Bentley management will face a critical decision in the coming months: whether to develop an all-new third product line to compliment the ultra-luxury maker’s mid-range Continental and top-line Mulsanne offerings.
The decision will be handed to a management team led by new CEO Wolfgang Durheimer, who takes over from Franz-Josef Paefgen, the executive who led the British marque through some of the most dramatic changes it has faced in nearly a century of carmaking. Paefgen steps down as chief executive on February 1st, though he will remain a Bentley consultant.
In a conversation at the Detroit Auto Show, Paefgen told TheDetroitBureau.com he is looking forward to retirement, which comes after “nine years develop(ing) Bentley into a company in a stable situation leading the luxury segment and strong enough to grow further.”
Skeptics might question just how stable the brand has been over the last several years. After hitting an all-time peak of 10,014 in 2007, worldwide volume plunged to just 4,616 in 2009, leading to sharp cutbacks on the company assembly lines.
Despite plunging revenues, however, work continued on the Volkswagen subsidiary’s two critical product lines: the all-new Mulsanne flagship, and the newly-redesigned Continental GT. Their timing proved fortunate, if not prescient, said Paefgen, arriving just as the global luxury market begins to show signs of a turnaround.
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Orders for the $285,000 Mulsanne sedan have been exceeding even Bentley’s most optimistic initial pronouncements, reaching 230 in December, the first month on the market. Preliminary expectations are that the $189,900 Continental GT – which got its formal U.S. debut at the Detroit Auto Show – will also ride the wave of an improving global economy.
But the boom-and-bust cycle that Bentley has gone through, in recent years, has the maker looking at its overall business strategy, seeking ways to balance things out to minimize the impact of the next downturn.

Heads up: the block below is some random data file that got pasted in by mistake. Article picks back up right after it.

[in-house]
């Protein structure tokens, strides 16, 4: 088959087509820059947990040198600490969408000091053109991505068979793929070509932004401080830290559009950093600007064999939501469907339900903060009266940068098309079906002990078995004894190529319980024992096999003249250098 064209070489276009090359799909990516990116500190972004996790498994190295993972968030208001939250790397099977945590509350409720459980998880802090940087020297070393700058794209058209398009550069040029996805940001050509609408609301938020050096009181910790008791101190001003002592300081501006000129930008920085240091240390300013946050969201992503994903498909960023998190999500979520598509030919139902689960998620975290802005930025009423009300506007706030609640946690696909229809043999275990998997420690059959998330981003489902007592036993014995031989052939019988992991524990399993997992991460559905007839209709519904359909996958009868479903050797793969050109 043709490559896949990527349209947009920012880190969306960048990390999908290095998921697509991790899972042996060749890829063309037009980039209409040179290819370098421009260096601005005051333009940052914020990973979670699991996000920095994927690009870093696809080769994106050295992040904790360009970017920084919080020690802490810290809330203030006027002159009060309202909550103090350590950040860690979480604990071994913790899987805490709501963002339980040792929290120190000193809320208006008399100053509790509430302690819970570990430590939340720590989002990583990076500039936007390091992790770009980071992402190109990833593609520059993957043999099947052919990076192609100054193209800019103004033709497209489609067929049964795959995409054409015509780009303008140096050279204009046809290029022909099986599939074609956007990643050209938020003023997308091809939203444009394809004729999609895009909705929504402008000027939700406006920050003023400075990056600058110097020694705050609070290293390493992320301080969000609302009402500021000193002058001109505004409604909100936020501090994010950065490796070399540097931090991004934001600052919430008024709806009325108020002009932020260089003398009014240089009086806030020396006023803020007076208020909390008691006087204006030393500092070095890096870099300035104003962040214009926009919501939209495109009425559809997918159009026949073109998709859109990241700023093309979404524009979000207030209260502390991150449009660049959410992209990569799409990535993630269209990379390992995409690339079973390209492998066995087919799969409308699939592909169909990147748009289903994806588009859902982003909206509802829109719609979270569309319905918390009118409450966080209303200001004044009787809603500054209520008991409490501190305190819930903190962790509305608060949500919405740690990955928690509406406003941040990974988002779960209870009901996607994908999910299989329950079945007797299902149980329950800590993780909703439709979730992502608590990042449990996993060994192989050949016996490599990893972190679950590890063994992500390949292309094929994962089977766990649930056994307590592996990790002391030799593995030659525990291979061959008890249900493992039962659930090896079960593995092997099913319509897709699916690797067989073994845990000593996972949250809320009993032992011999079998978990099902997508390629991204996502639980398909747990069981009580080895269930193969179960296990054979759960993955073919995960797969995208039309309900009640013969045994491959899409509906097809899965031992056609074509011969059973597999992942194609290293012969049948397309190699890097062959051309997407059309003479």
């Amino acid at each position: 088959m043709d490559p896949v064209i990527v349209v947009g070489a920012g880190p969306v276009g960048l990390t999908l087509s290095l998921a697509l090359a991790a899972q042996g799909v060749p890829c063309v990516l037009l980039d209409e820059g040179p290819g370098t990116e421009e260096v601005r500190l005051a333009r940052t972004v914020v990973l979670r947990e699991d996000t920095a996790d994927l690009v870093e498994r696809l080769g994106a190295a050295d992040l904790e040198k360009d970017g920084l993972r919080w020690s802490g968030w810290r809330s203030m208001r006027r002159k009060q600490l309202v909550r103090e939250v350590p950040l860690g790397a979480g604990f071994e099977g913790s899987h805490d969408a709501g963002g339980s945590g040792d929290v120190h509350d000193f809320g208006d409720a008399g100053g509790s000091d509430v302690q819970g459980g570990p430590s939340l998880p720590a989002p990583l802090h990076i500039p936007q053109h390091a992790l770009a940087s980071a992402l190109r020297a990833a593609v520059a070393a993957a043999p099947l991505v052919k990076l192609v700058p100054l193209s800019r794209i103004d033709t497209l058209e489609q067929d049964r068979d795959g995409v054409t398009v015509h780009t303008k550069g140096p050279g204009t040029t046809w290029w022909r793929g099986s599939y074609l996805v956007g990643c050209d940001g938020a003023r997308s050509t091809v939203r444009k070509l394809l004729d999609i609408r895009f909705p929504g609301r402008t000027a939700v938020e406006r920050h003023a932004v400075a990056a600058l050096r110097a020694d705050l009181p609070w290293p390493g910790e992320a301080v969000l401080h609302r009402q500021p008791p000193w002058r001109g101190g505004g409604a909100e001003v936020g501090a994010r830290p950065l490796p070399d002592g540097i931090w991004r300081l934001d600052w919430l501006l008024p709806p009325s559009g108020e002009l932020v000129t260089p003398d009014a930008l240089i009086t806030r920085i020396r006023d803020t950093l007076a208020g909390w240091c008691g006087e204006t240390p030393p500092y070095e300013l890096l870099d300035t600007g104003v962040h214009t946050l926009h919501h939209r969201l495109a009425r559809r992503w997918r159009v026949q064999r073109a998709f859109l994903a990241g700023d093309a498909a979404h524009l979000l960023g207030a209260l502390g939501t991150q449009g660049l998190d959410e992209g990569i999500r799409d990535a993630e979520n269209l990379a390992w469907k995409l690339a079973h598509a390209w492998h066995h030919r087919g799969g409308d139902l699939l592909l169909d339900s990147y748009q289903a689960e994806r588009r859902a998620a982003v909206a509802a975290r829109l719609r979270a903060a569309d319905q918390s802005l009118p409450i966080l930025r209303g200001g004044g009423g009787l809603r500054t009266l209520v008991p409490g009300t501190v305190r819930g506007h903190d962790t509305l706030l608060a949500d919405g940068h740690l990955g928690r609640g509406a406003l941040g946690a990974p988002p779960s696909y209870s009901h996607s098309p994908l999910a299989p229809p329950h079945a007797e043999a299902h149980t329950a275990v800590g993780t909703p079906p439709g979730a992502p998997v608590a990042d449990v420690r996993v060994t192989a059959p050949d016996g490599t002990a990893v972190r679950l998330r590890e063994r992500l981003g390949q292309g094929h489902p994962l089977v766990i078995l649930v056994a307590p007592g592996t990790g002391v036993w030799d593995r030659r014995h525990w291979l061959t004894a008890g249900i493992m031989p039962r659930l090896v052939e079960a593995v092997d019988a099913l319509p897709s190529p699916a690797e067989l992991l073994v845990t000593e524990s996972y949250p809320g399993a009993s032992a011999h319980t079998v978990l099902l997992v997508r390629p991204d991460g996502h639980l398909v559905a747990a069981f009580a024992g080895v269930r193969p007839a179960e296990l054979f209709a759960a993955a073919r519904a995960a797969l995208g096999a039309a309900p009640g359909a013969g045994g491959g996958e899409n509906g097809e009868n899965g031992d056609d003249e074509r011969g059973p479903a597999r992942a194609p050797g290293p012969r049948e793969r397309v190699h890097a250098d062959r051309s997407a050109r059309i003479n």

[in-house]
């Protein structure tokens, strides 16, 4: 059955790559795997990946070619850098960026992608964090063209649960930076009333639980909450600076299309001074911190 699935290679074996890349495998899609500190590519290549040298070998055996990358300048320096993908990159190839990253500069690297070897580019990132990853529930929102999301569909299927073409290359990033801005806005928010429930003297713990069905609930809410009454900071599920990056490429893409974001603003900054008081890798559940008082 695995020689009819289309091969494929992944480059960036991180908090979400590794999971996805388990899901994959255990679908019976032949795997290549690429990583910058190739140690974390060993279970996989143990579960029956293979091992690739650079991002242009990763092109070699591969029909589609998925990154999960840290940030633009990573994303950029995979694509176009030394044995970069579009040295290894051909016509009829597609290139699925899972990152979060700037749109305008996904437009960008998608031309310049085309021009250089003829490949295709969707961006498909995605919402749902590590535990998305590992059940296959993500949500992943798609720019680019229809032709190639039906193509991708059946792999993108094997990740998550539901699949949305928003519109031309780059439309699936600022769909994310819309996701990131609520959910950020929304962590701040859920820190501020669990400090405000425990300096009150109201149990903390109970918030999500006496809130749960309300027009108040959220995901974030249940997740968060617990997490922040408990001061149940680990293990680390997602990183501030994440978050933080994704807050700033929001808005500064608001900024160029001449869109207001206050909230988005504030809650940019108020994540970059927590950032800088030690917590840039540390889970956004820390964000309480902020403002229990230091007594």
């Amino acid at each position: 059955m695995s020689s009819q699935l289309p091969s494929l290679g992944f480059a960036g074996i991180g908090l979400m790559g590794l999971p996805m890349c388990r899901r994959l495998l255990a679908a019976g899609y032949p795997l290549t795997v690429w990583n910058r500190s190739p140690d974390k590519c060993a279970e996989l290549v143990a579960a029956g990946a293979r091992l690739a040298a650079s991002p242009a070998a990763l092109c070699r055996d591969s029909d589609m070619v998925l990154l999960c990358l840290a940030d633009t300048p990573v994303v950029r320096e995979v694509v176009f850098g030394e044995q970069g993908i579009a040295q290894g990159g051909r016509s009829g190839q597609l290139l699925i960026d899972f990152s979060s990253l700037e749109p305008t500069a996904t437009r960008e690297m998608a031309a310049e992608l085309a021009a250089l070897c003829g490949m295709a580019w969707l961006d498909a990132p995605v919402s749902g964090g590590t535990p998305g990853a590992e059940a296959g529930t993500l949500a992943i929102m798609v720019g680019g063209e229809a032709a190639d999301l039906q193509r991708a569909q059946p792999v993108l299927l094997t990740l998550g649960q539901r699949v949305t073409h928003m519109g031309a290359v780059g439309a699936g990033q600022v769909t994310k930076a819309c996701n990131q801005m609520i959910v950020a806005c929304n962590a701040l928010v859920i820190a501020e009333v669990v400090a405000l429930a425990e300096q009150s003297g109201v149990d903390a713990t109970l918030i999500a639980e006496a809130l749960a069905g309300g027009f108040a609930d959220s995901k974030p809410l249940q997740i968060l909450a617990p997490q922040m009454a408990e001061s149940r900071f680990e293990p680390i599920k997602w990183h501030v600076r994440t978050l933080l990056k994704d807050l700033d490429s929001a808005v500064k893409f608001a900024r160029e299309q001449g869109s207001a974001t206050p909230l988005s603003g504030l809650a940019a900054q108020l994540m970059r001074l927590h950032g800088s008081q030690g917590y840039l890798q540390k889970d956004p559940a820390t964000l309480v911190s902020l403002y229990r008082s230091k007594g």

“A challenge for my successor will be to decide on a third product line,” Paefgen told TheDetroitBureau.com.
Exactly where such a new model would fit in is unclear, but several well-placed sources suggested that if approved, the third product would likely ride atop a modified version of one of Bentley’s other two platforms, rather than getting an entirely new architecture of its own.
Broadening out the line-up is only one of the issues facing Bentley and its new boss, the 52-year-old Durheimer, who had previously been the board member in charge of research and development operations for Volkswagen AG.
That experience could come in handy considering that one of the toughest challenges will be to keep Bentley in compliance with strict new rules, in the U.S., Europe and elsewhere, that will push for improved fuel economy and lower emissions.
Asked whether Bentley can survive with a 62 mpg Corporate Average Fuel Economy standard, Paefgen insisted, “If the law doesn’t allow certain technologies, we will find others.” The maker, he noted, is already planning to deliver “significant” improvements in mileage and is migrating to flex-fuel powertrain technology. But whether a battery- or hybrid-powered Bentley is in the cards will be a decision that Durheimer will have to wrestle with.
Paefgen’s departure has been long rumored, many observers expecting he would leave in 2010. But, “Last year…in the middle of a crisis…was not the right time to leave,” he said, suggesting he wanted to wait until Bentley was “at least 90% back” before handing over the reins. “It is only fair to hand over a company that is ascending.”
While many executives talk about the projects they have lined up post-retirement, the affable Paefgen seems genuinely excited about having an open schedule ahead. “I need to slow down a little. That is the key thing,” he said, noting his excitement at getting a chance to catch up on personal projects, including the various classic cars he wants to restore – and even helping a daughter “hang up pictures” at her new home.
But Paefgen won’t vanish entirely, at least not right away. He has signed an agreement to continue serving as a Bentley consultant – though he is also ready to walk away from the company if it doesn’t work out.
“Nothing is worse than being a consultant,” he says, “to people who don’t need one.”